As for your child getting sick. This is almost necessarily going to happen, and different day cares will have different policies, mostly based on the extent of your child’s fever. Some cap it at 38 degrees, others will say either 1 degree on either side of the normal body temperature (heinetsu), which is calculated using the data from the first week or two. If you want to provide some insurance against getting called out of work every time your child runs a slight fever, you can always fudge the initial heinetsu data, submitting an average temperature about half a degree higher than measured. I did not do that, and to make matters worse measured my son’s temperature with a thermometer that guesses after 30 seconds. It measured consistently half a degree lower than the day care’s thermometer, and so I really only had half a degree of leeway above his standing temperature. Result: I was called out of work 7 times in December to take him home.

    Anyhow, the day care workers are also responsible for keeping the other kids from getting sick, so unless you want them to quarantine your kid so you can make the big meeting with your client, find a way to get the kid home, and phone it in.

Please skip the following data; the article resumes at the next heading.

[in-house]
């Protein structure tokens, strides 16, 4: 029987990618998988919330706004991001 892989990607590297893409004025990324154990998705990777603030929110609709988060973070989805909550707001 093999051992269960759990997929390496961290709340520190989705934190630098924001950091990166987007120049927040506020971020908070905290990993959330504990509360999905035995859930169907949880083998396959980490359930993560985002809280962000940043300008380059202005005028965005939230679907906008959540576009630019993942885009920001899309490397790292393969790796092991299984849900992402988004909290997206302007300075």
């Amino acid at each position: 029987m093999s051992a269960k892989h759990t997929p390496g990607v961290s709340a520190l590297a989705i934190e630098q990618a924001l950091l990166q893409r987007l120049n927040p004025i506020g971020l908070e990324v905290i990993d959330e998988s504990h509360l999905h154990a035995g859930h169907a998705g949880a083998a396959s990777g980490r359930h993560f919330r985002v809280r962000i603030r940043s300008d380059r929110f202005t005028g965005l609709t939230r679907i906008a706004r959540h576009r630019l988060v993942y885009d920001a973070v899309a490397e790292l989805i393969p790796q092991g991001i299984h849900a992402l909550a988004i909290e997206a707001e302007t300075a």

I dunno, there are a lot of moving parts, and between employers, the day care industry, and the government, there is still a lot of adjustment needed in order to make parents in Japan (our discussion is really about Tokyo, but hey) comfortable with raising kids and working. But the overall theme for the parent when raising kids is finding the stuff to sacrifice and throw overboard now that the kid is here. For me it was two months’ salary, overtime, and the majority of my drinking habit. Do I miss those things? The money from those two months, the freedom of not having to come home at a certain time, the enjoyment of drinking with friends? Sure I miss them.

    But that’s what it takes, and the sacrifice is worth it, all in all.

  24. I’m in Setagaya-ku, in Shimokitazawa. No doubt there are other daycare centers in Japan or even just Tokyo with other policies, but we are limited to those in our area. 9 to 7 it is. They use a time-stamp machine so if you are a minute early or late, they sock you for overtime fees. And what would be so crazy about them having a “sick room” to quarantine any kid with a fever until his parents can come and get him?

    We have sacrificed plenty. My wife passed up 6 months of salary beyond the paltry 3 months of maternity leave at 80% pay she got from her employer. Now she has the unmitigated gall to want to return to her career-track position in a law firm. Women! Don’t they know their place is barefoot and pregnant in the kitchen?